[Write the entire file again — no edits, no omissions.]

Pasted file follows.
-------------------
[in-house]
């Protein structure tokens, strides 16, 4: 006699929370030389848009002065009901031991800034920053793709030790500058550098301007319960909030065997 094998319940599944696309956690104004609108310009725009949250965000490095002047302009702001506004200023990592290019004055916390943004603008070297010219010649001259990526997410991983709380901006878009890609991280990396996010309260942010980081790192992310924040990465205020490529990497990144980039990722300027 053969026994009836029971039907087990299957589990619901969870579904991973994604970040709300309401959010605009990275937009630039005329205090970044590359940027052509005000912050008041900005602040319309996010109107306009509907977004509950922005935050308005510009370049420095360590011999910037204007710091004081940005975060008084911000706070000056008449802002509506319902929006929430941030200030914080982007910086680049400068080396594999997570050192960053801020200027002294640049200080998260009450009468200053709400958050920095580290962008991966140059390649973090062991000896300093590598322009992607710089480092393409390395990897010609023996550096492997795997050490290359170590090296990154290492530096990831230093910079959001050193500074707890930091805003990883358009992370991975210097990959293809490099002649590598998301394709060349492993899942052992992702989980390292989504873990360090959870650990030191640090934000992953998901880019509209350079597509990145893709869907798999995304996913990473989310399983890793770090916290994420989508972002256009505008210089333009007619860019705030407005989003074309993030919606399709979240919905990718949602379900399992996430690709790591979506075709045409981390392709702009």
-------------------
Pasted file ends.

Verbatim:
[in-house]
């Protein structure tokens, strides 16, 4: 006699929370030389848009002065009901031991800034920053793709030790500058550098301007319960909030065997 094998319940599944696309956690104004609108310009725009949250965000490095002047302009702001506004200023990592290019004055916390943004603008070297010219010649001259990526997410991983709380901006878009890609991280990396996010309260942010980081790192992310924040990465205020490529990497990144980039990722300027 053969026994009836029971039907087990299957589990619901969870579904991973994604970040709300309401959010605009990275937009630039005329205090970044590359940027052509005000912050008041900005602040319309996010109107306009509907977004509950922005935050308005510009370049420095360590011999910037204007710091004081940005975060008084911000706070000056008449802002509506319902929006929430941030200030914080982007910086680049400068080396594999997570050192960053801020200027002294640049200080998260009450009468200053709400958050920095580290962008991966140059390649973090062991000896300093590598322009992607710089480092393409390395990897010609023996550096492997795997050490290359170590090296990154290492530096990831230093910079959001050193500074707890930091805003990883358009992370991975210097990959293809490099002649590598998301394709060349492993899942052992992702989980390292989504873990360090959870650990030191640090934000992953998901880019509209350079597509990145893709869907798999995304996913990473989310399983890793770090916290994420989508972002256009505008210089333009007619860019705030407005989003074309993030919606399709979240919905990718949602379900399992996430690709790591979506075709045409981390392709702009």